It’s T-SQL Tuesday again! This month is being hosted by Argenis Fernandez, and the topic is specialization. I am late to the game because, go figure, I was held up at work troubleshooting issues. Shocking, I know, that a DBA would be kept late at work!
In my time working with SQL Server I’ve done my best to keep my focus fairly small (I would say I’m a performance / admin specialist – maybe that’s a future blog post to describe what that means). What with all the various features that are contained within the sphere of the overall SQL Server product offering, it’d be fairly easy for my ADD-riddled brain to jump completely off the deep end. The problem is, as we know, trying to be an expert in everything ends up causing you to be an expert at nothing.
But even with keeping my SQL focus narrow, my job has expanded greatly in the last year or so after I left the production DBA group. Being the only full-time DBA on the current team means that I’ve also had to pick up other skills, such as VMWare and AD domain administration to name a few. Has this hurt my SQL Server skills? I’d have to say yes, as it’s taken away time and brainpower I could have devoted to learning / fine-tuning my SQL Server skillset. But at the same time, it is a necessary evil in today’s “do more with less” world, and I need to accept that.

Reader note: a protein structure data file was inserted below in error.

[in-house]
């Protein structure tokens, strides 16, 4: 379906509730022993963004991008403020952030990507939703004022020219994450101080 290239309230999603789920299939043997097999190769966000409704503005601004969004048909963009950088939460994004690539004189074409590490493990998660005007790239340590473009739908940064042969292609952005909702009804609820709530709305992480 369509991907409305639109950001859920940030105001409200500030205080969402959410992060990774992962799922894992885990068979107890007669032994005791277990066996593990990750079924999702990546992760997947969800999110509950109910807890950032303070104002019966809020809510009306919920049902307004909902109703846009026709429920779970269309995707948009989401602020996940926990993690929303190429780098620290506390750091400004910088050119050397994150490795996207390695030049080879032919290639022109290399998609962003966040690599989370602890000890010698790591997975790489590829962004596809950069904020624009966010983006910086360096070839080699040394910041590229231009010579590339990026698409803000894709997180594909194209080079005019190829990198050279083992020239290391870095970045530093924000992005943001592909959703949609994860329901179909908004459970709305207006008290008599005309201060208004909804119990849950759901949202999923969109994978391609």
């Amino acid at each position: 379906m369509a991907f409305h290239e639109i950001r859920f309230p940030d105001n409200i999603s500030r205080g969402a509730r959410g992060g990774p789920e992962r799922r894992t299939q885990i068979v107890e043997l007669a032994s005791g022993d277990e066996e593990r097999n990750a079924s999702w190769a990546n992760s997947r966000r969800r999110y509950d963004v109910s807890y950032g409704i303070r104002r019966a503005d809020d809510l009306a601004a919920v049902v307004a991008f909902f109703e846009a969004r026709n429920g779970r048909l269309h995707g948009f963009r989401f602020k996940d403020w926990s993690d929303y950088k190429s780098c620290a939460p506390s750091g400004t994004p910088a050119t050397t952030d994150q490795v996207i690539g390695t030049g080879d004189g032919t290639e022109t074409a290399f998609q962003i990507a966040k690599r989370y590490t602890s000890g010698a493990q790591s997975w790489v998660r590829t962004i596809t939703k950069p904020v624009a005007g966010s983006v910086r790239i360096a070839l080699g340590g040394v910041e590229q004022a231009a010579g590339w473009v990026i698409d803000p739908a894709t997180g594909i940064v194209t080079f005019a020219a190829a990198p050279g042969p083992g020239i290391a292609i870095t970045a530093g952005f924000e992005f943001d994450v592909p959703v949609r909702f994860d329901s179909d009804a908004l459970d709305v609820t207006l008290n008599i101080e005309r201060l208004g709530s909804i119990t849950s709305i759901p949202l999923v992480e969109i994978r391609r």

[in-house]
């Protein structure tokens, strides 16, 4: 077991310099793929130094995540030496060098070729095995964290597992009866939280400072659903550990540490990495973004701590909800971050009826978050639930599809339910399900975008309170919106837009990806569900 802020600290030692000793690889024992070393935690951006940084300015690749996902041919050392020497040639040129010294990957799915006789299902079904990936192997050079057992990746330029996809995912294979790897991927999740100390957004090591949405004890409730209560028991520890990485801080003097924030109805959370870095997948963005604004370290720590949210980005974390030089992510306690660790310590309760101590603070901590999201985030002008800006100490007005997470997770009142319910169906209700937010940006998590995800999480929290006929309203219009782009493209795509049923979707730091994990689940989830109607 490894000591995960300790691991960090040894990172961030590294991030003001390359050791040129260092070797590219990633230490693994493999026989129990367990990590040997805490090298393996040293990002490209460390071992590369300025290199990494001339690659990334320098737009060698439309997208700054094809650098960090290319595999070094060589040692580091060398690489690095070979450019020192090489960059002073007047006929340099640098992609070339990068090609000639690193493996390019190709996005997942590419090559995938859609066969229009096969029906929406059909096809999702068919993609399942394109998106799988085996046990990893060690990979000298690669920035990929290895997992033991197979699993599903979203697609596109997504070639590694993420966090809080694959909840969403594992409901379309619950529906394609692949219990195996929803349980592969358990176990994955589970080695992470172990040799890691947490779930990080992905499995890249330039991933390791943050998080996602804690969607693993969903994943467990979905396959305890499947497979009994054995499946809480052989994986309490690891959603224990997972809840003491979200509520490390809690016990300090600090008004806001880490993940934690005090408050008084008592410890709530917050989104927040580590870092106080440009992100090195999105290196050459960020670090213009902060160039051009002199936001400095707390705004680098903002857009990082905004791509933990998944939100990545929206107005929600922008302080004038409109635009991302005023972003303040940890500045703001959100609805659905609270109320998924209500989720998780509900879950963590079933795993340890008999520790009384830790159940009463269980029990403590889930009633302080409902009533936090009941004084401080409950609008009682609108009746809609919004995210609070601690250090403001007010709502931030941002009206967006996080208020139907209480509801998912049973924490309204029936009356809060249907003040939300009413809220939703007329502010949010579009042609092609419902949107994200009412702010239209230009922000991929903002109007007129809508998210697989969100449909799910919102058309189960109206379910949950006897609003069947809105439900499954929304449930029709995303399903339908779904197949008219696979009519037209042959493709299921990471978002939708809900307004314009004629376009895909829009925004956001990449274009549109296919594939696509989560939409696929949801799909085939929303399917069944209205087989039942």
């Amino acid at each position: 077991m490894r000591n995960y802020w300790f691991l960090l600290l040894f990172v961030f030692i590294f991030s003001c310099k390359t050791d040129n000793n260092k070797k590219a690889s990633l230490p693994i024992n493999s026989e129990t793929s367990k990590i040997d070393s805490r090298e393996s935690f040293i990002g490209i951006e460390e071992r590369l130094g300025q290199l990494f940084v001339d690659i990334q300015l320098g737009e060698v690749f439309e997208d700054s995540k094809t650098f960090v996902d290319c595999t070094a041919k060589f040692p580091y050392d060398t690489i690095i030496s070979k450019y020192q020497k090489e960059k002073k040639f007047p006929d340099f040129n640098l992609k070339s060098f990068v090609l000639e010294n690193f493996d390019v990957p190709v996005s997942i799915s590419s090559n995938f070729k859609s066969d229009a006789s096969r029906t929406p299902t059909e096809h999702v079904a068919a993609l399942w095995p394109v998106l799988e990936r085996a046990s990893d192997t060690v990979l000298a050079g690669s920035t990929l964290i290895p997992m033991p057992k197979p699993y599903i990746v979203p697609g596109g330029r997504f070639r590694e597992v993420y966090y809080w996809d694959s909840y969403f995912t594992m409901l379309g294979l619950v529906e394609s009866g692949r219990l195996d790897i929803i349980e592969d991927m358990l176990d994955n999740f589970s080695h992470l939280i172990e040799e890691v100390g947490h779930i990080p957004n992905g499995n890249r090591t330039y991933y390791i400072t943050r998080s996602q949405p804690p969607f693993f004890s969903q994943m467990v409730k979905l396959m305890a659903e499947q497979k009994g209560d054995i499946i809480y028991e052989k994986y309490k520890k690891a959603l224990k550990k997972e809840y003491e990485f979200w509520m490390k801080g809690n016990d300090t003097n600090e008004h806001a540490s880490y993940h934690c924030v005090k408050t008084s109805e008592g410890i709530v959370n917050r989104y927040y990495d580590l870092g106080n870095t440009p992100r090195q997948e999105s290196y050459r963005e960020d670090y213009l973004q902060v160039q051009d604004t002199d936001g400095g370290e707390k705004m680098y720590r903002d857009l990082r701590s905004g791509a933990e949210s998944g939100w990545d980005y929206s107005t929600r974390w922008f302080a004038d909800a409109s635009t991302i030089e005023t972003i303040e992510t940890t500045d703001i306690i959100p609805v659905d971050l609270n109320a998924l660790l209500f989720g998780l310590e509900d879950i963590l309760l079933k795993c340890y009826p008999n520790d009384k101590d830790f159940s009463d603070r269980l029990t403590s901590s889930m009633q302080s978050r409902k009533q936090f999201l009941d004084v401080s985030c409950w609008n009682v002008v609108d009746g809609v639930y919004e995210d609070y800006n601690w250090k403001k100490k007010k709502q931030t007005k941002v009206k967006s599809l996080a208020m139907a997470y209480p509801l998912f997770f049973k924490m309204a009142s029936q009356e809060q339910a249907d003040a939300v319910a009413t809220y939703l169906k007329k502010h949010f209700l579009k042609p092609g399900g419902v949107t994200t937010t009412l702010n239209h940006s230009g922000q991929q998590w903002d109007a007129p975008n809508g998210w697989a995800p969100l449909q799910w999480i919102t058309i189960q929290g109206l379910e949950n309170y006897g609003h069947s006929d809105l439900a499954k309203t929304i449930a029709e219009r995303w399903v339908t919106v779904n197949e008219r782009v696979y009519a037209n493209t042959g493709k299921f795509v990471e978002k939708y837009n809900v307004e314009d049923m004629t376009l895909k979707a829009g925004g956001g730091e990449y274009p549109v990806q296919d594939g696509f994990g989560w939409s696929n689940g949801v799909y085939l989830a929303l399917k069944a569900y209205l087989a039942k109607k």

So how do I try and balance out the lost time? In my spare time at home, of course. Naturally things like family time take precedence, but I do make a point to spend a few hours every week playing around in my home lab setup. This has helped keep me pretty sharp, though I certainly wish I could do more. Especially with SQL 2012 coming out, the “To Learn / Play” list just keeps growing and growing.
I’d love to hear from other folks who’ve found their roles at work shifting and expanding, and how you have tried to keep some relative priority on SQL Server as your “specialty”.